It was this language that showed that the material sought after for more than three years, throughout numerous FOIA cases and appeals, was entirely gone.
Regardless of records retention or disposition schedules, many will theorize that the deletion of e-mails was another targeted attempt to continue the smear campaign of Elizondo. When asked about this, Elizondo would not speculate.
“I do not want to speculate on the possibility if this was an intentional act. I shutter at the thought that someone in a position of authority would purposely destroy historically significant records for the purpose of obfuscation and deceit; possibly crossing the boundaries of criminal activity,” Elizondo added. “For this reason, I prefer to let the system respond to your inquiry. However, it is no surprise to many that for the last 3 years I have been targeted by some in the Pentagon for retribution, which continues to this day. I truly hope this is not related.”
The Way Forward
The destruction of Elizondo’s e-mails is a crushing blow to the investigation process, but it is not a final one. Given the likelihood the AATIP program would have generated numerous other records and reports outside of an e-mail box; hope is not completely lost for future document releases that may answer some long-standing questions. That will just take time, and many of those FOIA cases that should yield such revelations have now remained open for years, as filed by The Black Vault beginning in 2017.
Hope may also not be totally lost on Elizondo’s e-mails, either. The Black Vault, in the weeks prior to the publishing of this article, filed numerous FOIA requests throughout multiple government agencies, seeking out additional documentation which may even include e-mails sent to/from Elizondo. Although documentation of any kind can be destroyed at the agency level, there are sometimes ways to potentially get that information elsewhere. It has happened before and may even just happen again.
Often with FOIA, as one door closes, two or three swing open with new opportunities and avenues to traverse. In this particular case regarding Elizondo, it may just be there are quite a few more than just two or three doors that have now presented themselves.
FOIA may soon shine light on material that some want you to believe is gone for good.
But that will be a story for another day…
The following were statements submitted to The Black Vault for this article. They are published here, in full, to show them in their entirety.
“If the statement by the Pentagon is true, which I am not convinced that it is, this would be a significant loss of information that belongs to the public and may even be relevant to future legal efforts. It is also becoming increasingly evident that the destruction of my e-mails, etc may be a convenient tactic to obscure the truth of my involvement in national security activities. I sincerely hope this is not the case.”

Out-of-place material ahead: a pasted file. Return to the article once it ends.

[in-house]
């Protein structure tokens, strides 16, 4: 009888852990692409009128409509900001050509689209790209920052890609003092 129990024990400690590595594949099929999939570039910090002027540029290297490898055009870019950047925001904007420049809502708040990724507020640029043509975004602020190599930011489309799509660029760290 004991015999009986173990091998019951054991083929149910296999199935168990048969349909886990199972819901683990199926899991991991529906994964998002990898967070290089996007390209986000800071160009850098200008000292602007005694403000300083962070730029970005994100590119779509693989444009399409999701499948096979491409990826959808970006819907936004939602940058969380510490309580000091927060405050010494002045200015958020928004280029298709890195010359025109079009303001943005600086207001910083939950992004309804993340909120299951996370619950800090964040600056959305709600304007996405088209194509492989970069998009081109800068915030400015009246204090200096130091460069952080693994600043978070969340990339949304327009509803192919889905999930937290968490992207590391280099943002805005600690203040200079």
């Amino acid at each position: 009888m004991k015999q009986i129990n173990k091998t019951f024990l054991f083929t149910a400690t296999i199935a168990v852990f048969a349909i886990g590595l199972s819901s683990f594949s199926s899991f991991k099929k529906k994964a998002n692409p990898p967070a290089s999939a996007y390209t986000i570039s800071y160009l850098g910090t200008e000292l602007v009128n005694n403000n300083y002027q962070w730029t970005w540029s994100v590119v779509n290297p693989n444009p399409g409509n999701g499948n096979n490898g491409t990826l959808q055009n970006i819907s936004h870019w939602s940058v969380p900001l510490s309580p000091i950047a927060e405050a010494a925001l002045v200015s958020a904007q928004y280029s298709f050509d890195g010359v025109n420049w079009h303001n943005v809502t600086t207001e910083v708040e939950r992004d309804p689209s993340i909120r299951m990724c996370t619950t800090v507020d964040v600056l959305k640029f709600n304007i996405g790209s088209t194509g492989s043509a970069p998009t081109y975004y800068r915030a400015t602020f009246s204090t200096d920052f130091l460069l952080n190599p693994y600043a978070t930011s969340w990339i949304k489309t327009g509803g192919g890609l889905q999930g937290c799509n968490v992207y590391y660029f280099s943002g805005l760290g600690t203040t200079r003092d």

“Even at the unclassified level, any correspondence would be considered relevant to the discovery process pertaining certain aspects of my job title, duties, and performance in other areas. In fact, it would be considered as relevant towards evidence from both a prosecutorial and defense perspective.”
“I do not want to speculate on the possibility if this was an intentional act. I shutter at the thought that someone in a position of authority would purposely destroy historically significant records for the purpose of obfuscation and deceit; possibly crossing the boundaries of criminal activity. For this reason, i prefer to let the system respond to your inquiry. However, it is no surprise to many that for the last 3 years i have been targeted by some in the Pentagon for retribution, which continues to this day. I truly hope this is not related.”
Regarding being “actively engaged” in the UAPTF:
“As we have seen time, and time again regarding the Pentagon’s responses, they still cant get their story straight. It should be no surprise that the consequence of this has now resulted in an official DoD IG Evaluation regarding the Pentagon’s handling of this topic. As recently as this week, the Pentagon PAO changed their stance again on the purpose of AATIP, partially admitting what we already knew for years. As for my work behind the scenes to support UAP Task Force efforts, I have been patient in allowing the Pentagon to address this in a manner they are comfortable provided they do not lie. Unfortunately, it now seems they are choosing once again to obscure the truth. As in other instances, I have initiated efforts internally that will hopefully encourage the Pentagon PAO to provide more truthful information to the public. Beyond that, I care to withhold additional comment at this point and allow every opportunity for the system to correct itself. However, my reserve is not endless, nor is my patience.”
“Assigned responsibilities are an individual employee’s duties.”
“Luis Elizondo had no assigned responsibilities for AATIP while he was assigned to the Office of the Under Secretary of Defense of Intelligence. Luis Elizondo departed the Department of Defense in October 2017. He has no position in the UAPTF, and the UAPTF has not involved him in its ongoing work.”